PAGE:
Thursday, May 25, 2017

Florence, AL to Grand Rivers, KY

Total Miles Traveled 3663

After anchoring a few days on the 43,000 acre Pickwick Lake, we entered the final lock of our adventure at Pickwick Dam dropping over 50 feet to the beginning of Kentucky Lake on the Tennessee River.  When traveling up the waterway from Mobile to Pickwick Lake, we were against the current, but after locking through the Pickwick lock, we are traveling with the current.  We only lost about 1 mph on the way up, but picked up about 2 mph after locking through as the Tennessee River and Kentucky Lake were about 3 feet above normal pool and Kentucky Dam was discharging water at a higher rate.  The Tennessee and Cumberland Rivers are two of only a few rivers in North America that flow North. 

With a higher than normal river stage and current, and the possibility of thunderstorms, we decided to stop at two marinas on the way up to Kentucky Lake rather than anchoring out.  We stopped at the Clifton Marina and the Pebble Isle Marina; both marinas are great stops with very friendly people and protected from the weather.  Our first anchorage on Kentucky Lake was Sugar Bay, this is a well-protected anchorage from all directions and with a good chance of thunderstorms, we stayed here two nights.  We had rain, and some wind but nothing severe.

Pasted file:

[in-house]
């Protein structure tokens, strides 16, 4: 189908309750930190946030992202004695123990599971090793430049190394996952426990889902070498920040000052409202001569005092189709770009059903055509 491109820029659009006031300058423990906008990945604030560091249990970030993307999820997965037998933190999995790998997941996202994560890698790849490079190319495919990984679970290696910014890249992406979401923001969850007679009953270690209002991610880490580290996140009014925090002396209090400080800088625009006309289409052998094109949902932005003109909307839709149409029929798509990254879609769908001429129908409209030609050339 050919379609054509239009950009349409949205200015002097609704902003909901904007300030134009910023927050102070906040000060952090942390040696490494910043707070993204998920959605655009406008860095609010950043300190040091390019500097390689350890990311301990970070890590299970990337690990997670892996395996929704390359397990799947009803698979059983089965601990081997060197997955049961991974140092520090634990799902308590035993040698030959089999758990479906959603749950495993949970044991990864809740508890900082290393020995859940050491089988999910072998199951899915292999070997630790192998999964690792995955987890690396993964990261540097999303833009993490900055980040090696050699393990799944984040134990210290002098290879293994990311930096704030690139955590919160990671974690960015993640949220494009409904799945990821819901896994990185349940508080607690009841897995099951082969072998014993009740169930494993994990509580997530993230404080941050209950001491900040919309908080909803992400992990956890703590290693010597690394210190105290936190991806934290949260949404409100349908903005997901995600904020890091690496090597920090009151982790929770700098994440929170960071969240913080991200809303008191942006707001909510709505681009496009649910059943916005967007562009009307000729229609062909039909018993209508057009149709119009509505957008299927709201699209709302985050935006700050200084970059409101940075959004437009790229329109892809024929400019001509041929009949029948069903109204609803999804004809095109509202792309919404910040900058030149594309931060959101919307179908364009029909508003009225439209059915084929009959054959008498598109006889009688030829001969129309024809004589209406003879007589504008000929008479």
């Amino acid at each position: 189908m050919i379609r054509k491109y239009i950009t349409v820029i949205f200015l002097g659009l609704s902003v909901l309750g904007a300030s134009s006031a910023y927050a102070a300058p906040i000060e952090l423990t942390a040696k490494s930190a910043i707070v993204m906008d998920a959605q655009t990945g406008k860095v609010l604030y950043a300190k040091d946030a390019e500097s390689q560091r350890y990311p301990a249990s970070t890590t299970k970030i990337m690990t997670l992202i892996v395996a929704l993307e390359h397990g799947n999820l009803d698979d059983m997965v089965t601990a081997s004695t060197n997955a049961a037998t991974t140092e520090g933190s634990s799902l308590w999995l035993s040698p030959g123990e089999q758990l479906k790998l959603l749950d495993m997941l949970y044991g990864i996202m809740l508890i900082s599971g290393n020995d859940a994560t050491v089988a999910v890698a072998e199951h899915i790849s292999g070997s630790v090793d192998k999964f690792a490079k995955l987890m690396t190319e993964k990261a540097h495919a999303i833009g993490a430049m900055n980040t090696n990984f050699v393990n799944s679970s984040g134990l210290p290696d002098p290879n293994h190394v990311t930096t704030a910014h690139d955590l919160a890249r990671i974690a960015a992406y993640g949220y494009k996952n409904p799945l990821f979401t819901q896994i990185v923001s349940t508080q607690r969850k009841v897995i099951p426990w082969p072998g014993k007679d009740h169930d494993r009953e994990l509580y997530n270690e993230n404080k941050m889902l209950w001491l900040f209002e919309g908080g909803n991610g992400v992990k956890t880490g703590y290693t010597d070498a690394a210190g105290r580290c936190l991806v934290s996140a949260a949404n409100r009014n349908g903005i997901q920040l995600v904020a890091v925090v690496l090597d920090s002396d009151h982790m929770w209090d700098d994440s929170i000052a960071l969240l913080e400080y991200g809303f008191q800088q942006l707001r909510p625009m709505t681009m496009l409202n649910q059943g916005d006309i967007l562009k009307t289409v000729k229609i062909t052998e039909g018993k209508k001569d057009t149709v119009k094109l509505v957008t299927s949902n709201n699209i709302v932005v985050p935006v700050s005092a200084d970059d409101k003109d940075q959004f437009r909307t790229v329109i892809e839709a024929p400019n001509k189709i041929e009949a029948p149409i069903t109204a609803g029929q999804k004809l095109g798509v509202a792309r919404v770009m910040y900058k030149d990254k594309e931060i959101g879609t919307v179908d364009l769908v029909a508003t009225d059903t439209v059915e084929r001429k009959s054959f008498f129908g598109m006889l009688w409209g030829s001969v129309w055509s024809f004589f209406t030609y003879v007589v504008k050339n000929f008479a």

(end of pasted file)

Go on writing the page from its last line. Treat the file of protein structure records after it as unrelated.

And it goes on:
While sitting on the fly bridge drinking my morning tea, I heard a heck of a racket at the nearby boat ramp.  Three trucks pulled up, two of them with boats and one with a trailer….full of bathtubs.  They unloaded the bathtubs into the boats and launched them.  The only thing I could figure is they were building an artificial reef to attract fish somewhere on the lake.